A new divide is emerging in finance as bankers around the world return to their desks after months of lockdowns during the pandemic.
In one corner, companies like JP Morgan Chase and Goldman Sachs are making clear their determination for staff to return to the office. Other banks, including Nomura, Citigroup and a variety of European lenders, have sketched out more flexible policies.
This snapshot of what some banks have communicated so far is expected to evolve as the pandemic does. Group-level announcements may also obscure differing approaches in local offices, as well as in the variety of teams at each company that can realistically switch to remote work permanently.
However, a divide is becoming clearer. JP Morgan's chief executive Jamie Dimon repeated his desire for busy offices at a recent conference, saying that remote work does not work “for those who want to hustle”.
The bank has followed through on his comments with plans for the entire US workforce to return to offices, on a rotational basis, starting this month.
But one bank’s aberration is another’s chance to upend long-running practices – and perhaps give it a competitive edge in recruiting and retaining top staff.
Standard Chartered is wasting no time in offering formal hybrid working agreements to its 85,000 staff globally, with 80 per cent of staff now on flexible contracts, according to a representative. It is also slashing about a third of its office space.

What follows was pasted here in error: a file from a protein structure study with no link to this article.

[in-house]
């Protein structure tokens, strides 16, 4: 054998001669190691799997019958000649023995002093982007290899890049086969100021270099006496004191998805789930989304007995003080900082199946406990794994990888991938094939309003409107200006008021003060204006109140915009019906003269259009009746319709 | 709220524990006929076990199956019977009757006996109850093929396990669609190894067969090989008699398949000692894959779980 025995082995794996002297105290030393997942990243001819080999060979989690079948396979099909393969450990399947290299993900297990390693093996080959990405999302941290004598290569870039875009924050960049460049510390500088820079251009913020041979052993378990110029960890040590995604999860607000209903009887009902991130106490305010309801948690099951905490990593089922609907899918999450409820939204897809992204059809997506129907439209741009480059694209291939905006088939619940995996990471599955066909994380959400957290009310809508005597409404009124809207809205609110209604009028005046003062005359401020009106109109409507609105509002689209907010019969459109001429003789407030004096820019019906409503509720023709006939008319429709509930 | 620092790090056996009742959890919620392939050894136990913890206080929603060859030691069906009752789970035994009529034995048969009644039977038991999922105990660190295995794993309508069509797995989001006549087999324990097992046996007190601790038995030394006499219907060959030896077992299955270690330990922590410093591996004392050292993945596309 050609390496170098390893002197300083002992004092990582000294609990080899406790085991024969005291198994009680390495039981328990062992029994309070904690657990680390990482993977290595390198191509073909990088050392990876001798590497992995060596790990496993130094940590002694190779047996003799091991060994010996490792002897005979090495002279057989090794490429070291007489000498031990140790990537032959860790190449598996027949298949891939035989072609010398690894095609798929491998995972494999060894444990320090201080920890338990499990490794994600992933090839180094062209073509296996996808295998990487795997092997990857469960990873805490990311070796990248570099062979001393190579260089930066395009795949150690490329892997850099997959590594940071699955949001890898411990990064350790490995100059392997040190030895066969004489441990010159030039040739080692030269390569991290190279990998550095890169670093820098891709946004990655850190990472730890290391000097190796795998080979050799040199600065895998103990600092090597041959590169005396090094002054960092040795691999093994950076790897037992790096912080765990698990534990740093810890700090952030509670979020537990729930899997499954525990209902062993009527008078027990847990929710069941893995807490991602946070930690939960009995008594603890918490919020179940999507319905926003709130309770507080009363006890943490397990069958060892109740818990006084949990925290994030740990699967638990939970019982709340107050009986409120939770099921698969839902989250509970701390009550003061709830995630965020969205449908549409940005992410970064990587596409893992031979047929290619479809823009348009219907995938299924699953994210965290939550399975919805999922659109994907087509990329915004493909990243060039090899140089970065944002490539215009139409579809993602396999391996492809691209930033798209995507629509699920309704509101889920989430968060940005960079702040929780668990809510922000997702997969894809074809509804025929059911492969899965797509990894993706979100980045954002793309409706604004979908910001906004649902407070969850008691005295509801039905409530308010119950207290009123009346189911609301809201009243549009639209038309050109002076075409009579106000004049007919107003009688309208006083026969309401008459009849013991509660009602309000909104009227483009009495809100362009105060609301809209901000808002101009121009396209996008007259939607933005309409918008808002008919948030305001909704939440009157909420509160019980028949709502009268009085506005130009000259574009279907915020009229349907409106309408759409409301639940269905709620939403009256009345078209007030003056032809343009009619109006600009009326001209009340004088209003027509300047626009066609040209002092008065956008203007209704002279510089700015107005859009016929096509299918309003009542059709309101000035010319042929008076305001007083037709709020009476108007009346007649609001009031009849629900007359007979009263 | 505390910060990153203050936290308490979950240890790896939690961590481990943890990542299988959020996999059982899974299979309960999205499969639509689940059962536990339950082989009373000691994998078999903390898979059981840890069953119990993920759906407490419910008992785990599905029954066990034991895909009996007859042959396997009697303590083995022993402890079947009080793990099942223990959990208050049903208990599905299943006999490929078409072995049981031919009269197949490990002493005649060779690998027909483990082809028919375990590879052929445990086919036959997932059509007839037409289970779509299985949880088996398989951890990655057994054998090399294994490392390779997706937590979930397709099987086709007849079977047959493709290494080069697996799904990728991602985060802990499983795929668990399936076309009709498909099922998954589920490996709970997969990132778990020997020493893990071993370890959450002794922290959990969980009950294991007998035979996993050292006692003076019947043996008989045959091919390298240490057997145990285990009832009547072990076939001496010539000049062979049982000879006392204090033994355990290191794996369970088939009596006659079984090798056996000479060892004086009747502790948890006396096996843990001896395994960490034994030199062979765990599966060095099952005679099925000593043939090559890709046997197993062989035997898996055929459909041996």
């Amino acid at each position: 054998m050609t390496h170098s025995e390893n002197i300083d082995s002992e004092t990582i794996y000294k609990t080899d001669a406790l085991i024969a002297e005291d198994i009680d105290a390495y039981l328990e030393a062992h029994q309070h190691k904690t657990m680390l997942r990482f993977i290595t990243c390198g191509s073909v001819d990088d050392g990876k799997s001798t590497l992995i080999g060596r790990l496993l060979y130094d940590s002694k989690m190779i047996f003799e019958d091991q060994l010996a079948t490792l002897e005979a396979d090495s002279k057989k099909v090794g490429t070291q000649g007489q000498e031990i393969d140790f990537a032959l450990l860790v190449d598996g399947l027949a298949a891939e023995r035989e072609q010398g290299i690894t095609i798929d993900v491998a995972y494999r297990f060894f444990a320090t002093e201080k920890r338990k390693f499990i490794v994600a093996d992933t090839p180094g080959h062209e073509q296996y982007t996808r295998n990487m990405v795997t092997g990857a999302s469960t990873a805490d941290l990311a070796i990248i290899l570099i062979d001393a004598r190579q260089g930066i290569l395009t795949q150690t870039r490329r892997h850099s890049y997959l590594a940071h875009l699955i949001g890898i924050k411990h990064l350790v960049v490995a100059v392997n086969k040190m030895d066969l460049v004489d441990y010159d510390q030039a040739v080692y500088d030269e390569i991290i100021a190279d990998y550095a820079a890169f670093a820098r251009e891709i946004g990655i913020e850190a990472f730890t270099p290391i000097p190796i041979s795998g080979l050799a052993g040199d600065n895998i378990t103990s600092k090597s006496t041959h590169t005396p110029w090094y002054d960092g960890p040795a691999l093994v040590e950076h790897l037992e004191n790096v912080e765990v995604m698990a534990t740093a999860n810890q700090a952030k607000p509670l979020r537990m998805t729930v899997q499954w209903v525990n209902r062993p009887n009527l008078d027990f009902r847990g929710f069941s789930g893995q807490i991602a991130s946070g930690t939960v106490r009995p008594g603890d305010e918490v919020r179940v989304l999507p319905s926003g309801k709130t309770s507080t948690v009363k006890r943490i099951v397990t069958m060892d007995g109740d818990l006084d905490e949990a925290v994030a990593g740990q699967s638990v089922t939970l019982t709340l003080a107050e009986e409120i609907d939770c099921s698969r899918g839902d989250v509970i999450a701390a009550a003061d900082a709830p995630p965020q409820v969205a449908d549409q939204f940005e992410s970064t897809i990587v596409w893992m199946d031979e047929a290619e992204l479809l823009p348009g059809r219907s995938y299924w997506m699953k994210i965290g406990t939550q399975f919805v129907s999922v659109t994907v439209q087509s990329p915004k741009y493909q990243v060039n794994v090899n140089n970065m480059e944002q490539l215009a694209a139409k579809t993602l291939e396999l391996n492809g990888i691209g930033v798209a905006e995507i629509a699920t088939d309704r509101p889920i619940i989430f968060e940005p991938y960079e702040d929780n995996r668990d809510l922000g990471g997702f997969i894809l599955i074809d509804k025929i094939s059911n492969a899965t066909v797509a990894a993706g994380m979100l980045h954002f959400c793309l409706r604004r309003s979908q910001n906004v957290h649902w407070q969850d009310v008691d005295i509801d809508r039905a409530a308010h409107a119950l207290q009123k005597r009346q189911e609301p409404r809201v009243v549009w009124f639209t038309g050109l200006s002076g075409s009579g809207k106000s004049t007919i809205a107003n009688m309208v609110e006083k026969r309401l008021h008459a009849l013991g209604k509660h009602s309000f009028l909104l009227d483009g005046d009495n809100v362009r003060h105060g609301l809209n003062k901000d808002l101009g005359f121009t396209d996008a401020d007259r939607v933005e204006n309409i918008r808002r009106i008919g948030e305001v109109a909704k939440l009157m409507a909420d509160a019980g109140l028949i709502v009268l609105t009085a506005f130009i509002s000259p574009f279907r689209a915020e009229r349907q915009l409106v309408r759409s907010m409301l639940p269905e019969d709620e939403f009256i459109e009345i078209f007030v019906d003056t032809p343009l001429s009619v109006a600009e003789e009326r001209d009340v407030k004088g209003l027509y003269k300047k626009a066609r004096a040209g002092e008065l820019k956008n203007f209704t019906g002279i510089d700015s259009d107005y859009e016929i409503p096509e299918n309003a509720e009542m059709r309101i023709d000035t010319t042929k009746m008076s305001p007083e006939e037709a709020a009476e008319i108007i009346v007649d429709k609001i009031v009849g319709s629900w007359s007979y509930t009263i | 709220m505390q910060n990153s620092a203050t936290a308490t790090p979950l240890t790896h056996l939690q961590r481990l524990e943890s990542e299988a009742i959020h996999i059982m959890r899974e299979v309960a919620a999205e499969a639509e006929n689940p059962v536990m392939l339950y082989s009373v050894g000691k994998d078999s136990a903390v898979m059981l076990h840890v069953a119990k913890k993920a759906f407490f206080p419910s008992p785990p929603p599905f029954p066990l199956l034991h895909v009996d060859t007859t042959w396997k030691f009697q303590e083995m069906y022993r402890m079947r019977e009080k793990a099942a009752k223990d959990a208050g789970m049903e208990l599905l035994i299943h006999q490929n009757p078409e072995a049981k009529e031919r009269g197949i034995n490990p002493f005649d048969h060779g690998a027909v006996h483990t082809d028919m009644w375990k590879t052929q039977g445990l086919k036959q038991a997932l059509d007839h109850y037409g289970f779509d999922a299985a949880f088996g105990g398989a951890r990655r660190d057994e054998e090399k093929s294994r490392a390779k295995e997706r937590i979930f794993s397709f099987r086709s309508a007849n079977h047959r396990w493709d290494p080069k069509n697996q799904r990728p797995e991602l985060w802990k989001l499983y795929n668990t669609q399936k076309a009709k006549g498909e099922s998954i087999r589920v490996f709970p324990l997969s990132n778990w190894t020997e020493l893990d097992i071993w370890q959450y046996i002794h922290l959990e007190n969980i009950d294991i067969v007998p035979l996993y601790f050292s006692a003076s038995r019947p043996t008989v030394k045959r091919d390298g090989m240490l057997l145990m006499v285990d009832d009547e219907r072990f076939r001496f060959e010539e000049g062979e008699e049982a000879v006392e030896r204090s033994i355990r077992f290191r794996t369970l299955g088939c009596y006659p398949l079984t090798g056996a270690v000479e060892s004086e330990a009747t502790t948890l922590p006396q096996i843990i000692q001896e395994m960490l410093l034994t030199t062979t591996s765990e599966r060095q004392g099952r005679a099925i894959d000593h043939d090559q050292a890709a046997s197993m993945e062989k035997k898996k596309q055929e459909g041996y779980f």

Others are less exacting on where and when staff will be back. Citigroup has laid out a philosophy of flexible working, saying it will promote inclusion and retention – yet chief executive Jane Fraser said at an online event last week that almost everyone will be expected to maintain some sort of presence in the workplace.
Choosing a time for these moves is also dividing companies. In the US, Bank of America and Morgan Stanley have written off the summer for major changes, saying that desks should be occupied by September. They are counting on the value of office culture for staff, particularly younger employees looking to build their networks and skills.
Banks have long grappled with imposing corporate culture across time zones, which is now complicated by the gulf between Covid-19 caseloads and restrictions globally.
London-based staff at Goldman Sachs and JP Morgan are not all following their American colleagues into the offices yet, after the UK’s “freedom day” from restrictions was postponed until at least July 19.
“Every region is experiencing things differently and at a variety of paces,” said Allison English, deputy chief executive of workplace research company Leesman.
Companies with headquarters in Europe are generally further along the spectrum than their US rivals in favour of flexible policies.
UBS, UniCredit and Deutsche Bank have already unveiled hybrid working models, although the latter is letting each team set their balance of home and office time.
Asia, too, offers a variety of models.
In Shanghai, the world’s first major financial centre to deal with and later tame the virus, about all of the city's 360,000 finance professionals have been working from the office for more than a year, even though they continue to face temperature scans and contact tracing.
Similar scenes are playing out across China and there are no flexible work plans at domestic banks, insurers and brokers.